For our analyses we have combined the "Very likely" and "Somewhat likely" categories into a "Likely" category and the "Somewhat unlikely" and "Very unlikely" categories into an "Unlikely" category. This was done because of the relatively small sample sizes present in each of the five responses.

3. "Think about your expectations for the next twelve months, will the economy in the UK be..."

The responses were:

  • "Better"

  • "Worse"

  • "The same"

  • "Don't know"

  • participants could refuse to answer

4. "What do you see as the most important issue facing Britain today?"

Respondents could reply:

  • "Education"

  • "The economy"

  • "Brexit"

  • "The NHS"

  • "Immigration"

  • "Housing"

  • specify another issue

The first three questions were selected to mirror those chosen by Gallup, so that comparisons could be made between them. The question regarding the most important issue facing the country was chosen to match that asked by IPSOS Mori. However, IPSOS Mori asks the question with an open response and these responses are grouped into common themes. The OPN used closed responses based on the highest response categories in IPSOS Mori's survey.

Further details of the questions are outlined in the Annex.

Data collection and sampling

The data were collected between January and April of 2019 and are reflective of the responses for the months of January, February, and April respectively. Data for March were unavailable because the Opinions and Lifestyle (OPN) Survey is an omnibus survey that only runs for eight months of the year. All responses were over the telephone.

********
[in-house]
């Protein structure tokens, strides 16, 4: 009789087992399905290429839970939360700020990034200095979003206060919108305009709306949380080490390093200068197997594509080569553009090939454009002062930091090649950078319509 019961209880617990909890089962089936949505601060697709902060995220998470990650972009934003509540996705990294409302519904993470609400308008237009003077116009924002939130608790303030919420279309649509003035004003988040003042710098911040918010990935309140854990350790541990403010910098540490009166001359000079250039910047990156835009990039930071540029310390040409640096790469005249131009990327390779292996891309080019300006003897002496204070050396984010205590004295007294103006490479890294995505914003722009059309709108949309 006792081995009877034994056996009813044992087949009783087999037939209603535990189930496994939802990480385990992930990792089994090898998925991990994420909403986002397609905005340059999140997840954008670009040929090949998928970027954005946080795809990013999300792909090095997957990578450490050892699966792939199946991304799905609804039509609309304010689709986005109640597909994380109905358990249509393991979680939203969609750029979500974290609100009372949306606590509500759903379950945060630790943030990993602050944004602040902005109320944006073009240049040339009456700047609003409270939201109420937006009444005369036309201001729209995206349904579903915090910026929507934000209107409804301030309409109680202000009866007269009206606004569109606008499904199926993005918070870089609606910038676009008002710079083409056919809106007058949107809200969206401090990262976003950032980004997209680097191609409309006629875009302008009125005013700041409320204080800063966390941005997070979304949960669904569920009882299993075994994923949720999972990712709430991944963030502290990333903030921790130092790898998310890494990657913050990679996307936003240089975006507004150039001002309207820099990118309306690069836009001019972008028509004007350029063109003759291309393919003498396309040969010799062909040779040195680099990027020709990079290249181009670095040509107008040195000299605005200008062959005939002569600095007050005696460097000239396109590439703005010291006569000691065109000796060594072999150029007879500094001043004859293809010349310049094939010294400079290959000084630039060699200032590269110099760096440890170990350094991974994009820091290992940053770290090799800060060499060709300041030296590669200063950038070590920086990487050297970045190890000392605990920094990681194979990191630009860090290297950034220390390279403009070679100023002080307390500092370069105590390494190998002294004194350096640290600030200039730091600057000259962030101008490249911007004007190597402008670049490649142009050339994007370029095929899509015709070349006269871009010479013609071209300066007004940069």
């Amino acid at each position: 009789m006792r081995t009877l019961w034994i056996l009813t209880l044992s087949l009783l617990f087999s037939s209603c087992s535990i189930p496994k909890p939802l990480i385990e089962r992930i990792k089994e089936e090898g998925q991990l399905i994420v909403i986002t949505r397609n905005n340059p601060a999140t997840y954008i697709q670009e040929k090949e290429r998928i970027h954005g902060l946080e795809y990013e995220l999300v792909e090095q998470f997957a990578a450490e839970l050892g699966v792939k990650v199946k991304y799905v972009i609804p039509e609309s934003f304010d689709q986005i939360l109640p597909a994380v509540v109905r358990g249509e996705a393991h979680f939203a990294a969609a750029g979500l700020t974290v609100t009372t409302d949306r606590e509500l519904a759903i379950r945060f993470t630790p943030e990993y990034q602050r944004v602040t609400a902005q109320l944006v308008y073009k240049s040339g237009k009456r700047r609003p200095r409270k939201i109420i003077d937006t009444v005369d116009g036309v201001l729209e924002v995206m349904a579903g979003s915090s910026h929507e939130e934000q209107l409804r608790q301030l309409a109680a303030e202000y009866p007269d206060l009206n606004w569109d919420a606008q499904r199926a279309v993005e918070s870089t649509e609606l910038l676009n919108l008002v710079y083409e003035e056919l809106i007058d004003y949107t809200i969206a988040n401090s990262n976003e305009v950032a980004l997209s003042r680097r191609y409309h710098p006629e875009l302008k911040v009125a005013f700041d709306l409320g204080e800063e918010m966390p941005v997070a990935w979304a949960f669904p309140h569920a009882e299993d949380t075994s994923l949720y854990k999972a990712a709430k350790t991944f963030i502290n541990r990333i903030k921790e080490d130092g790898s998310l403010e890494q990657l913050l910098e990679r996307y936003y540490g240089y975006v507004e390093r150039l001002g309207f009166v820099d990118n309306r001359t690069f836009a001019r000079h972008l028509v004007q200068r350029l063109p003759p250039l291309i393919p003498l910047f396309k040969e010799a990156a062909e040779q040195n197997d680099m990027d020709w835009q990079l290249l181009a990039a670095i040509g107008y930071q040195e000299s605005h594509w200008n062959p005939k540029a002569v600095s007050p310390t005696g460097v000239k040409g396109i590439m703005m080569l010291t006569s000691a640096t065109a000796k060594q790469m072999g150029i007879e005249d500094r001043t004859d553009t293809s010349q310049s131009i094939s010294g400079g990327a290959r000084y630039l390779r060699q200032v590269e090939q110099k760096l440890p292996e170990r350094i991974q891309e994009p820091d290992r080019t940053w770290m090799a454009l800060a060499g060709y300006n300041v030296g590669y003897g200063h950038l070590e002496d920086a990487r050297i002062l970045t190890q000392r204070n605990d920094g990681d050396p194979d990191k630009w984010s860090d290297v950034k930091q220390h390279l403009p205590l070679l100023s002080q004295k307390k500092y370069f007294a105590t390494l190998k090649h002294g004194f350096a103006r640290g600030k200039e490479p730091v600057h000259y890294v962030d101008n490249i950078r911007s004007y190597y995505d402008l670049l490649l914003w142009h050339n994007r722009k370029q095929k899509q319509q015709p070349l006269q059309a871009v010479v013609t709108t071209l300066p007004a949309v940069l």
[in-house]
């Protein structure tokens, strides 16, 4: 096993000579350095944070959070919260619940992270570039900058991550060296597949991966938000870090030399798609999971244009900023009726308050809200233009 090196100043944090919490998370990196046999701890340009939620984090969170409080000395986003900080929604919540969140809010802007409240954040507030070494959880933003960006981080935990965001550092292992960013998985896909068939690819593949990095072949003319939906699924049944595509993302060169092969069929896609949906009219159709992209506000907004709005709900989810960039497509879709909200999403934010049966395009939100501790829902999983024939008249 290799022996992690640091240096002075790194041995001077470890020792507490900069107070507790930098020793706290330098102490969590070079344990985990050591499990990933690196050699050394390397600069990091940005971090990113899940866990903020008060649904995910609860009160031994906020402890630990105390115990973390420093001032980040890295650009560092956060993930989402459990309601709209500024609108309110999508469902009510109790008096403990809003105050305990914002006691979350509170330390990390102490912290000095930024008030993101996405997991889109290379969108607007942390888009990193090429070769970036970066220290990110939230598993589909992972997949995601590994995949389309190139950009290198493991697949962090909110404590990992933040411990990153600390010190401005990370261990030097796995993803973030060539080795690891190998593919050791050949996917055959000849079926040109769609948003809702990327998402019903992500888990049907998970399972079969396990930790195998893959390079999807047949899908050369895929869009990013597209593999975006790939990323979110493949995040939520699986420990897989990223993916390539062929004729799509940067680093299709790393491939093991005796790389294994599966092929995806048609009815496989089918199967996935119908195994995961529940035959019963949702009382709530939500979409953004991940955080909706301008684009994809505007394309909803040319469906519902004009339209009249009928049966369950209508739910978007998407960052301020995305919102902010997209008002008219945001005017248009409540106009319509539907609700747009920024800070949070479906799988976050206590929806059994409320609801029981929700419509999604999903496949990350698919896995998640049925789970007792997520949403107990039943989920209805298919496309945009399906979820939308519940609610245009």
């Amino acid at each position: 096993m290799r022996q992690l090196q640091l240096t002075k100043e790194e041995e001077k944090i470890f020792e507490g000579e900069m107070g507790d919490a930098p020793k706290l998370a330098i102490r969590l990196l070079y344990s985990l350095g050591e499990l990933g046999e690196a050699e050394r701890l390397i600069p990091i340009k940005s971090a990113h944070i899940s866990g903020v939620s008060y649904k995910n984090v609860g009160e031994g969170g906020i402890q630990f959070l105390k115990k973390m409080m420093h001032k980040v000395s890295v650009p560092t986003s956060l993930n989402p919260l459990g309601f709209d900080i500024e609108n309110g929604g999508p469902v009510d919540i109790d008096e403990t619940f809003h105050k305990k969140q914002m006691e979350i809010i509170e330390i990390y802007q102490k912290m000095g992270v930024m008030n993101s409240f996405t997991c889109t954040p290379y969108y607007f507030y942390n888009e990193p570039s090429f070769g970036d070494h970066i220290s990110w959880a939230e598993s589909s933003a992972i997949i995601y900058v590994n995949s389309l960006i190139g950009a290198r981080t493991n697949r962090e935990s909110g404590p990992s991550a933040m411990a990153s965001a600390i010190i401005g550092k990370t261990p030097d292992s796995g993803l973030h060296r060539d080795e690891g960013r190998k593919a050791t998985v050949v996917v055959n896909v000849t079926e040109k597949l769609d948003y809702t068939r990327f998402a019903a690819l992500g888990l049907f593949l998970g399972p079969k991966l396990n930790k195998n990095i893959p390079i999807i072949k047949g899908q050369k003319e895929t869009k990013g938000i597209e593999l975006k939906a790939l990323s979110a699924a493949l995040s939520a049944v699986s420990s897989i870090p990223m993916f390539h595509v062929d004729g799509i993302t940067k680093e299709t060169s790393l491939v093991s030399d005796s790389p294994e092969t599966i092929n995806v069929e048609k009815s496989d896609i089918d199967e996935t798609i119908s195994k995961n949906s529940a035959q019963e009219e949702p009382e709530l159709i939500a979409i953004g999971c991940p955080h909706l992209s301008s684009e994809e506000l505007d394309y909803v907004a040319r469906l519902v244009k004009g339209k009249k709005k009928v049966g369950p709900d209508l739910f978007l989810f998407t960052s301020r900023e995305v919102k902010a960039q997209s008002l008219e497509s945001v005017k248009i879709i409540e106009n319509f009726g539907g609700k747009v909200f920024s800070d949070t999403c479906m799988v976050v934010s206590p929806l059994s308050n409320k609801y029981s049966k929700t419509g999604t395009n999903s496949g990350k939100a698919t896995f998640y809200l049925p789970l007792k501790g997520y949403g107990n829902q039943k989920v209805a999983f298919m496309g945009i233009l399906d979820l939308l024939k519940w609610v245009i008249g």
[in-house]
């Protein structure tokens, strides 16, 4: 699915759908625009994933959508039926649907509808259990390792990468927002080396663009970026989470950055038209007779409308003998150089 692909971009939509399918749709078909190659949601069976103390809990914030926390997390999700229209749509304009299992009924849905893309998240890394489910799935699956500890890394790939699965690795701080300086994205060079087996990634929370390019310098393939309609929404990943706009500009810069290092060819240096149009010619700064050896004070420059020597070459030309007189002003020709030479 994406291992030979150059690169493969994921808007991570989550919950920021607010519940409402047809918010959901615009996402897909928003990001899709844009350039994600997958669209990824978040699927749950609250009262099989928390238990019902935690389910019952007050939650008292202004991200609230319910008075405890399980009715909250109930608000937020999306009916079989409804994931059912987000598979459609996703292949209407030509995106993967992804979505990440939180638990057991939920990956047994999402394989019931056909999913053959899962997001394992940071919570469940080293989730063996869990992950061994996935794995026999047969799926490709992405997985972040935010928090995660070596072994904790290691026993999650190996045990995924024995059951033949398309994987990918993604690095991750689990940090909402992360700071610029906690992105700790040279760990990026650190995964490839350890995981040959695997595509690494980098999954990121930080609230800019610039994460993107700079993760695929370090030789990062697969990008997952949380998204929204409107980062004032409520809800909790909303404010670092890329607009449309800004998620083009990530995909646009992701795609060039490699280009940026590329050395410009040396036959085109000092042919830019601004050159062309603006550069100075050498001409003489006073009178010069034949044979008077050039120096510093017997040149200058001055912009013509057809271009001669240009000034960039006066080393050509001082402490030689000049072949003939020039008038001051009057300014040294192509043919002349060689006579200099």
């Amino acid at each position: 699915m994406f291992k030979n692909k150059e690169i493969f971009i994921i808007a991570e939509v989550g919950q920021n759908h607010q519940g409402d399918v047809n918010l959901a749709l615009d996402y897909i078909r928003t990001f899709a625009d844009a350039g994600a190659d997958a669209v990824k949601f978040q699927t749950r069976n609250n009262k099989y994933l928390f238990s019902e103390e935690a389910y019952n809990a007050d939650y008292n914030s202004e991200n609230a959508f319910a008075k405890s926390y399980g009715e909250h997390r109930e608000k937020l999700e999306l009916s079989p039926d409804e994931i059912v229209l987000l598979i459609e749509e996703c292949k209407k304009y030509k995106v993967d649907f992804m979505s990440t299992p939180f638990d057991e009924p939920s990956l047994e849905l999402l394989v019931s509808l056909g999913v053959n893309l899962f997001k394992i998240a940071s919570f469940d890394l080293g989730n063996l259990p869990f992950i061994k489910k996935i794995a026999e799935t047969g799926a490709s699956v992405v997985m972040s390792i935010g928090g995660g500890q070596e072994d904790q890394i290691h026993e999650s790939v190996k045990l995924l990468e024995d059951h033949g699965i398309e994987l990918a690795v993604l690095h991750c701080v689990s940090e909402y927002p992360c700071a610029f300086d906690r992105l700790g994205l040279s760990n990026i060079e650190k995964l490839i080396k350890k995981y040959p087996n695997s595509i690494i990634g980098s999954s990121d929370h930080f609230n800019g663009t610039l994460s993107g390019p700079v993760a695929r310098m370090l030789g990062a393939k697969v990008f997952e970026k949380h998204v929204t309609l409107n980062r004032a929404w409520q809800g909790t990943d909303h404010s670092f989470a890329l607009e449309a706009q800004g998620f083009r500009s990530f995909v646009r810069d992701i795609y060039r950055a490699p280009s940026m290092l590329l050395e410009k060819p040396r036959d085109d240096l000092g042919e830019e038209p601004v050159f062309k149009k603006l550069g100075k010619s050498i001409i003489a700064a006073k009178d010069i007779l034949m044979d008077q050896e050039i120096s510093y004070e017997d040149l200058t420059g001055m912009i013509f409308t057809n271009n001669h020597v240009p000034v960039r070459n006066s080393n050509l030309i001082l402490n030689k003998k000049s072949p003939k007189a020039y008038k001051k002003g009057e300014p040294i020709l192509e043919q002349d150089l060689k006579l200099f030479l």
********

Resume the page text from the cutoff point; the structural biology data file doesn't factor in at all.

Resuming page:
The sample size of the OPN survey dataset included in this report is 3102 for the combined three months.

Weights

All data analysed in this report have been weighted. A calibration weight has been applied to all cases to ensure the data are truly representative of the UK population. This weight is based on estimates from the Annual Population Survey (APS). Therefore, no further weights (for example, design weights) were needed for this survey.

Analysis

The analysis is based on descriptive statistics of the three optimism questions, the question on the most important issue facing the country, the personal well-being measures, and a range of personal characteristics and circumstances. This was followed by logistic regression to look at associations between personal well-being and these factors.

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2. Summary

Respondents in Great Britain were asked on the Opinions and Lifestyle (OPN) survey during January, February and April 2019 whether the country's best days are ahead or behind us. Half of respondents (50.2%) said "neither", suggesting that they did not have a clear view of what the future would bring. Of those with a definite view, one-third (33.0%) reported that "the country's best years are behind us", while 16.8% reported "the country's best years are ahead of us."